The term “KISS”, which means “keep it simple, stupid”, first appeared in the US Army in 1960. This means that the system design should be as simple as possible in order to maintain effectiveness. Nowadays, it can also be explained as “Keep it simple, silly”, “keep it short and simple”, “keep it simple and straightforward”, “keep it small and simple” and “keep it stupid simple”. In the field of information security, it is the best term to describe phishing attacks. Although the “phishing” attack is simple, it is absolutely a nightmare for everyone.
For more information on phishing and how we can help you assess your resiliency against such attacks, see our “Phishing Attack Simulations and Effective Measures to Prevent Them” whitepaper
Phishing attacks are fraudulent attempts to obtain sensitive information such as usernames, passwords, and credit card details by disguising themselves as trusted entities in electronic communications. The word itself is a new word created as a fishing homophone due to the use of bait to try to capture the similarity of the victims. There are even more phishing types such as Spear Phishing, Whaling, and Clone Phishing.
- Spear Phishing: It basically targets specific individuals or companies. Spear phishing attackers often collect and use personal information about their targets to increase their chances of success.
- Whaling: It was created in response to attacks targeting senior management or key personnel. The content of the email is carefully designed for this group of people in the company.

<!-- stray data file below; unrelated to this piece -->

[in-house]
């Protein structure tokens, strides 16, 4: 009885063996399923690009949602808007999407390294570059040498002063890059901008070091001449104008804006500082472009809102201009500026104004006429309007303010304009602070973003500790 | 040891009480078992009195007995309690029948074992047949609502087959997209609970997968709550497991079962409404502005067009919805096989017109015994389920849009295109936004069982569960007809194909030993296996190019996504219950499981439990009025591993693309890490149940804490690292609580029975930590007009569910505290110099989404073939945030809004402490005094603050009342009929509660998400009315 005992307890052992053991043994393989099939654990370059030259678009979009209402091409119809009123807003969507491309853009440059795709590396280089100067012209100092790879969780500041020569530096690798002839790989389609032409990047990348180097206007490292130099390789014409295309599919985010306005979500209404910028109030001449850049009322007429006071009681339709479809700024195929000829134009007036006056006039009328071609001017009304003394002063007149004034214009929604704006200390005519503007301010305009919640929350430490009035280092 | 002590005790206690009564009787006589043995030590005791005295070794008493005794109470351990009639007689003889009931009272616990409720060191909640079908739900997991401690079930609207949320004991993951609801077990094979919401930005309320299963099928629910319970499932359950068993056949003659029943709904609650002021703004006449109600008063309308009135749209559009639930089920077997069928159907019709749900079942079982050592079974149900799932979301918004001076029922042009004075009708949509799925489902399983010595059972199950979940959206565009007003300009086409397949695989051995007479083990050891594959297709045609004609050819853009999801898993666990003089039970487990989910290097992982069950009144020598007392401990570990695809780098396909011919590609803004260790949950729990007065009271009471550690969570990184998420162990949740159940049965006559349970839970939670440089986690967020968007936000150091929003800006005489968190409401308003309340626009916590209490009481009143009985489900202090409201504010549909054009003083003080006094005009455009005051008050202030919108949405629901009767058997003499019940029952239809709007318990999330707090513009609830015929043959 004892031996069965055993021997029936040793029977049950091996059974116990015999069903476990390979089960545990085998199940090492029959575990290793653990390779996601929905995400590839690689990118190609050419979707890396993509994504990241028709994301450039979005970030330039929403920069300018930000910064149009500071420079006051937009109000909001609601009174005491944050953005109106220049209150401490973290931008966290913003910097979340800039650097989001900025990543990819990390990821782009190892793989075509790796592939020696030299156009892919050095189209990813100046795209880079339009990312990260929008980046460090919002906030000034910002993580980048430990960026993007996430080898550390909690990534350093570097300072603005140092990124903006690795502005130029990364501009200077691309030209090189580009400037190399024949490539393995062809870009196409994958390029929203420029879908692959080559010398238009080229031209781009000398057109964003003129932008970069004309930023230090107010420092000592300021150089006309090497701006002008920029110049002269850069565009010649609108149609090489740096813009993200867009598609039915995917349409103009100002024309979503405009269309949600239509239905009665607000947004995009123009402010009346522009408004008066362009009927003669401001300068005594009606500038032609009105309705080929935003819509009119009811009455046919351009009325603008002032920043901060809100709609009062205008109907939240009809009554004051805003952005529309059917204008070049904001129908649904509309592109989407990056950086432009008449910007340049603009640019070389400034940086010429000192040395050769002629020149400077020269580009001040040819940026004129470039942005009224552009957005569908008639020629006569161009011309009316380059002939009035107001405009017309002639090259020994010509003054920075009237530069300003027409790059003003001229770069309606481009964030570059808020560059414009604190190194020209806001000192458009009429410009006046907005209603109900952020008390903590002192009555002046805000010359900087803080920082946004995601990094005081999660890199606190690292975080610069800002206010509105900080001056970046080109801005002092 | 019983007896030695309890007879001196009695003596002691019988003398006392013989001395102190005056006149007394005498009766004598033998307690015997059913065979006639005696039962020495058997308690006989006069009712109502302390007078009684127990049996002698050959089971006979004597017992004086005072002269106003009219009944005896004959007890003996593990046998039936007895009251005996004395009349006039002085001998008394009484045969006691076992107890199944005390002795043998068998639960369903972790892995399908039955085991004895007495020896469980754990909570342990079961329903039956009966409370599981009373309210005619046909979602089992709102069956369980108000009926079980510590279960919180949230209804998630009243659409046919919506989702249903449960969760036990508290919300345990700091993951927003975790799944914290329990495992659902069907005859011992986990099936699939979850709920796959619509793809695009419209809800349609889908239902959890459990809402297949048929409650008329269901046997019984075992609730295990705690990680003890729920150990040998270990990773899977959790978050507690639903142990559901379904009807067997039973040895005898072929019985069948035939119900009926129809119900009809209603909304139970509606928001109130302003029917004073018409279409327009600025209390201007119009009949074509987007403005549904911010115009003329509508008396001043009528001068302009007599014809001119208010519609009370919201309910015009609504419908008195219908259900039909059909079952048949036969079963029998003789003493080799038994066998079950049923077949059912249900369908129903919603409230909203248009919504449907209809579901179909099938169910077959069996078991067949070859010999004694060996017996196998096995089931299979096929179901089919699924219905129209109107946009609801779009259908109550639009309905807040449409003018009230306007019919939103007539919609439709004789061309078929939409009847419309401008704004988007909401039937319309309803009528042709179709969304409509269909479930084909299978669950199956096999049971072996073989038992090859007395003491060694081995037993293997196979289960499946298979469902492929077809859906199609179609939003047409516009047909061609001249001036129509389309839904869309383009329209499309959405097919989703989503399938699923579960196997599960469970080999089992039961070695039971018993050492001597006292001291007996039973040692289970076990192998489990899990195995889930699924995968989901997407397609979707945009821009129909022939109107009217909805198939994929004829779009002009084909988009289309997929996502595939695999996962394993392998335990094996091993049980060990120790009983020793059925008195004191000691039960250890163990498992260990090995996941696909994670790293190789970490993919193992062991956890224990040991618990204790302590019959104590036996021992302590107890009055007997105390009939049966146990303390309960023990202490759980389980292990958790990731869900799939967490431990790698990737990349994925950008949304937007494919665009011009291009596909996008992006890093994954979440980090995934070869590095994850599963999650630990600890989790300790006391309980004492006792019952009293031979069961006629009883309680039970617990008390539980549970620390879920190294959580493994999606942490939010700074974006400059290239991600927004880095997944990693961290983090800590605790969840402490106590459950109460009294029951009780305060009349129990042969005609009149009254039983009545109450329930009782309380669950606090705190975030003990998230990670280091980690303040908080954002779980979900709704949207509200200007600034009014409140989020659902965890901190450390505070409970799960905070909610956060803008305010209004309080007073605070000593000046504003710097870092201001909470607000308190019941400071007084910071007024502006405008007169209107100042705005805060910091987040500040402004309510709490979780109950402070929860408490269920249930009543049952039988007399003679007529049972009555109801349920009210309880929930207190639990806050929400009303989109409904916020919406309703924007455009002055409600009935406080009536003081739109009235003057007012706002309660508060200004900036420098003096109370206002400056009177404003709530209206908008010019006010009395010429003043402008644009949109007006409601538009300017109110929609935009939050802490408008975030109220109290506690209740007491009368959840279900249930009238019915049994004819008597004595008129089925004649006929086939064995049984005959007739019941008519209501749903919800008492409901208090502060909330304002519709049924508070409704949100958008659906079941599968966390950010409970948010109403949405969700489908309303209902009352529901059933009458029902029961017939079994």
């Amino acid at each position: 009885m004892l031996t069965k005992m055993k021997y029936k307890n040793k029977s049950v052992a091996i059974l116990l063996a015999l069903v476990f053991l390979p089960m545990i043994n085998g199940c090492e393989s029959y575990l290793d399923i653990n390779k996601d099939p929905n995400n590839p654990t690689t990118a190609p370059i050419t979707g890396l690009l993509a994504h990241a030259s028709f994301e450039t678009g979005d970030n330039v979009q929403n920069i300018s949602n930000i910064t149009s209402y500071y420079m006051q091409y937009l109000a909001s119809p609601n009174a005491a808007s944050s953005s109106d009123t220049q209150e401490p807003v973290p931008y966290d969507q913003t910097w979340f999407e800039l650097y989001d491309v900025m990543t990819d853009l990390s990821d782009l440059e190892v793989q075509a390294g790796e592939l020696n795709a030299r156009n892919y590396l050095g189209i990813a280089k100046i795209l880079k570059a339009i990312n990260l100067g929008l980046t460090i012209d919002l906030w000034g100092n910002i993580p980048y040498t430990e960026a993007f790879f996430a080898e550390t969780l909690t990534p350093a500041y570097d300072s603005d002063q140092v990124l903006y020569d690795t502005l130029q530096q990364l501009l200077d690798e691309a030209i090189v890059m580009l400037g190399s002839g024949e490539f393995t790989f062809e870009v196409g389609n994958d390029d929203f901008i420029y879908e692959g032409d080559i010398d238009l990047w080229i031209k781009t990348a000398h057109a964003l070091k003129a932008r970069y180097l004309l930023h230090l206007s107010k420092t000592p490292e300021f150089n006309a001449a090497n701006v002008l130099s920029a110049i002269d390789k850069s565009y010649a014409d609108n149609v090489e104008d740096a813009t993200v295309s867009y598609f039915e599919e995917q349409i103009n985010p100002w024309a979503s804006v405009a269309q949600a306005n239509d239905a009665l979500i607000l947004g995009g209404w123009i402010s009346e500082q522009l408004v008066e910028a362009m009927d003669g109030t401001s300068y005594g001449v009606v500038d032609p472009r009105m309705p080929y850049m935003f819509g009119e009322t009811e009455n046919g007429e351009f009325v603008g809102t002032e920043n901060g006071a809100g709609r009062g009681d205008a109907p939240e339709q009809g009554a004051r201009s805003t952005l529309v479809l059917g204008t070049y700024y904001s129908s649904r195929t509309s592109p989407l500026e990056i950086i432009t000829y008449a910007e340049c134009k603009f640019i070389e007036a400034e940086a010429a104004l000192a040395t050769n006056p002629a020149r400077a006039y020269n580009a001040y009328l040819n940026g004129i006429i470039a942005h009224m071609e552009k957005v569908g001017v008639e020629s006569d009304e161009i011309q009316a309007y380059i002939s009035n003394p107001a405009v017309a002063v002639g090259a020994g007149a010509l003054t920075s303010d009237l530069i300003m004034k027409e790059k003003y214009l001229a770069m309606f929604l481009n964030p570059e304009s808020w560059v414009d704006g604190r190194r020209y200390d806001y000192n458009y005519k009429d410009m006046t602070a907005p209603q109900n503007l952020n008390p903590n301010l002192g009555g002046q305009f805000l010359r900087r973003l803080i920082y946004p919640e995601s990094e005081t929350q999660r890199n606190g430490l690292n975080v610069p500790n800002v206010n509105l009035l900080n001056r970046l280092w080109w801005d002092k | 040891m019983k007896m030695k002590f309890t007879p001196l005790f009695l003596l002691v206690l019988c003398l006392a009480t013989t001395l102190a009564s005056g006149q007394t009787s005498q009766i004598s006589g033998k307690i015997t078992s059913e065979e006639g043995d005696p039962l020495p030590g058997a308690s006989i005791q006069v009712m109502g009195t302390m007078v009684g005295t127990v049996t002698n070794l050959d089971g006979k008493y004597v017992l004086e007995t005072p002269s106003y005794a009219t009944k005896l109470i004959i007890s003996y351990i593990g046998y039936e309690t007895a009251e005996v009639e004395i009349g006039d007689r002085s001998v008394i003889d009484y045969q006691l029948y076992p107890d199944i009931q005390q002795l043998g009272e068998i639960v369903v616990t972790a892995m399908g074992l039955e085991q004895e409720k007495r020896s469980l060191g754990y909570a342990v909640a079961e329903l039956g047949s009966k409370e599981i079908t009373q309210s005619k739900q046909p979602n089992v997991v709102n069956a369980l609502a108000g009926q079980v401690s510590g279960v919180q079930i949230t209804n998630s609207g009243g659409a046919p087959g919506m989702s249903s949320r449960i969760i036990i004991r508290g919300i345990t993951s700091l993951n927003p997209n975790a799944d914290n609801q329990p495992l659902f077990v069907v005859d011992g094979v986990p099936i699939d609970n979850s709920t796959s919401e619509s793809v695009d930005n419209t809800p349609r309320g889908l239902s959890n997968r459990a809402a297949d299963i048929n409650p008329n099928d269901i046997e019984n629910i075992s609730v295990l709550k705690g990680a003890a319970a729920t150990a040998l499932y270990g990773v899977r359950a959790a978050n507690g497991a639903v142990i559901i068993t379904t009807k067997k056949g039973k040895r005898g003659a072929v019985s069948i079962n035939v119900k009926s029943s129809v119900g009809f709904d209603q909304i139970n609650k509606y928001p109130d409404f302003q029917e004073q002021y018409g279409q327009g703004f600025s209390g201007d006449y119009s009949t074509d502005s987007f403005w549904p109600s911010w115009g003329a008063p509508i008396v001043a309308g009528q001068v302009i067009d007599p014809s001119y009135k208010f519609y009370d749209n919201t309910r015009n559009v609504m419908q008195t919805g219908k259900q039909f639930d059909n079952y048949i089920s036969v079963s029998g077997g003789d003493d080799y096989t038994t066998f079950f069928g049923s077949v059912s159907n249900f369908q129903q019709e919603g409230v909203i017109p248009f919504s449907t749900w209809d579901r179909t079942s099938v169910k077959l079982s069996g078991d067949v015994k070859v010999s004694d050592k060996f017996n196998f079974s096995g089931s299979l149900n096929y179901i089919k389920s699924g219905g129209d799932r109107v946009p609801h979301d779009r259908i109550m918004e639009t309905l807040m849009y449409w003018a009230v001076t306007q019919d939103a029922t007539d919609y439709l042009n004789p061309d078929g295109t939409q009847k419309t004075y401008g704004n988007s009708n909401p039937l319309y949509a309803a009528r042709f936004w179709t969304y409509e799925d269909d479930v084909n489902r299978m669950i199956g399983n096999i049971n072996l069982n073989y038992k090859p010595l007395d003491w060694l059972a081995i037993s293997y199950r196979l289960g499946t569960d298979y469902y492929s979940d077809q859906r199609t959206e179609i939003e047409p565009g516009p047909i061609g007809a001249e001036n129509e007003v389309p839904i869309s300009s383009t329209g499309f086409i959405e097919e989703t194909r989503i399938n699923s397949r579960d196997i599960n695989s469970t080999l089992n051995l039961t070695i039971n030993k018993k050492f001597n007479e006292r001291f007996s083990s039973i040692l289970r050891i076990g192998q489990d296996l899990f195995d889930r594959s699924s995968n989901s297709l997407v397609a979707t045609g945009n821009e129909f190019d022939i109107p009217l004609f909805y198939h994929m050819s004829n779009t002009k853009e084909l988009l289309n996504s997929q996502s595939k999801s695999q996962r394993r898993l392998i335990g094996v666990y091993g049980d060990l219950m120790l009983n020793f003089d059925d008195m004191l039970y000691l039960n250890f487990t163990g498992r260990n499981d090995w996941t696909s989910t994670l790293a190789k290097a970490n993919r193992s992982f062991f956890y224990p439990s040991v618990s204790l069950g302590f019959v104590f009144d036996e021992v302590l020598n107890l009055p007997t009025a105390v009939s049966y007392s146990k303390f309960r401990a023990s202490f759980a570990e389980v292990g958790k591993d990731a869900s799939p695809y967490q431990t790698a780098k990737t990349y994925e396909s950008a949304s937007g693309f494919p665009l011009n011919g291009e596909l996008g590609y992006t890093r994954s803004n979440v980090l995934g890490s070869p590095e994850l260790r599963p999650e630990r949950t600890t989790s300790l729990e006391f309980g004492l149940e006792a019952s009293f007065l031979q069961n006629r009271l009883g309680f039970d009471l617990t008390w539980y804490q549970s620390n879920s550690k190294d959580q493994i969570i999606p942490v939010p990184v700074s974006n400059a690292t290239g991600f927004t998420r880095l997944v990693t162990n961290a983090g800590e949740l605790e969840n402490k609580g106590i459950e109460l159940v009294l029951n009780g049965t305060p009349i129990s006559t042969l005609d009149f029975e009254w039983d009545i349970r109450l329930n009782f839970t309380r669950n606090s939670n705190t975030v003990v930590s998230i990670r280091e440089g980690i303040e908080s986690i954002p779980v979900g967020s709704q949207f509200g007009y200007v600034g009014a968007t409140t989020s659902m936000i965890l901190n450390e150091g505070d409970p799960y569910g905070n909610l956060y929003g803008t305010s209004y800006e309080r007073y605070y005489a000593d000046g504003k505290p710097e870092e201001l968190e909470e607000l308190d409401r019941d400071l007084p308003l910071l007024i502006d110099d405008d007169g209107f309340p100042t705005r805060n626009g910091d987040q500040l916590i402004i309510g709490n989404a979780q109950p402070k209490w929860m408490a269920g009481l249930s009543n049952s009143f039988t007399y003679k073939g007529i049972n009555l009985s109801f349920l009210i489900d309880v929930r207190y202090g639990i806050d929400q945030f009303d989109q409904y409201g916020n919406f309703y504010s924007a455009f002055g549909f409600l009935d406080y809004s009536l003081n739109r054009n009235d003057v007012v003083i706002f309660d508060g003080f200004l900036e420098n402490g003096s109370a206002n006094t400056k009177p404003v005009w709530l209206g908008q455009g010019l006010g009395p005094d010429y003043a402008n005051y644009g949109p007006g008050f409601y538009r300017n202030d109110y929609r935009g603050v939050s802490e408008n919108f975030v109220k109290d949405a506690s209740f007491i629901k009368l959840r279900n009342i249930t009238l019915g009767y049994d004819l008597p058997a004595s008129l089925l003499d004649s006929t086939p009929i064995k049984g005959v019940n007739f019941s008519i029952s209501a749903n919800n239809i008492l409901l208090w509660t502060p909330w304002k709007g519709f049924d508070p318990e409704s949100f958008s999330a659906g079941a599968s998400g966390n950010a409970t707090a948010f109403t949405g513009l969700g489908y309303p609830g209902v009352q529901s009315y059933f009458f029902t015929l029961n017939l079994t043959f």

- Clone Phishing: It leverages previously sent emails and uses their content and recipient addresses to create almost identical or cloned messages. The legitimate attachments or links in the messages are replaced with a malicious version and then sent from the attacker’s email address. It seems to be from the original sender.
Before the phishing attack, the attacker needs to perform social engineering work, such as investigating the victim’s information, including job titles and communication methods. These can often be obtained by searching the Internet, or by collecting “trash bins”. With social engineering, the contents of these phishing emails are generally highly confusing and attract victims to open them. The following are some common methods to defend against phishing attacks:
- Security Awareness Training
- Email Blacklist/Whitelist Setting
- Anti-malware System
- Threat Intelligence
LIFARS’ Cyber Resiliency Team can help your organization with simulating a real phishing attack to your organization and based on the results collected and our in-depth analysis of the company email system (encryption, protocols, filters, etc.), we will help optimize the system to increase the overall security posture to help keep cybercriminals from entering your network. Upon completion of the simulation, a detailed report is produced, complete with gaps and recommendations to elevate your security posture and awareness. Here are what LIFARS can help on:
- Full-Scope Email Audit: Our team will follow up by conducting an audit of the entire email system to help identify gaps in your security. We will examine email use within your organization for a period of time and based on the results collected and our own experience we will set up filters, whitelists, and blacklists to prevent common and advanced (targeted) email attacks on your organization.
- Fine-Tuning Technology: Many businesses have technology in place capable of providing reasonably good email security. We will evaluate and fine-tune your existing technology to provide optimal security for email communication. We ensure that all security controls in place are properly configured and functioning optimally.
- Employee Training: Even with the most advanced technology in place, the human factor should not be underestimated. A well-educated and vigilant workforce plays a crucial role in preventing advanced social engineering attacks, including email attacks. Our Cyber Resiliency Experts will train your employees with real examples from the assessment stage to demonstrate the threat and importance of being prepared.
LIFARS Can Help On Increasing
Overall Cybersecurity Posture In Your Organization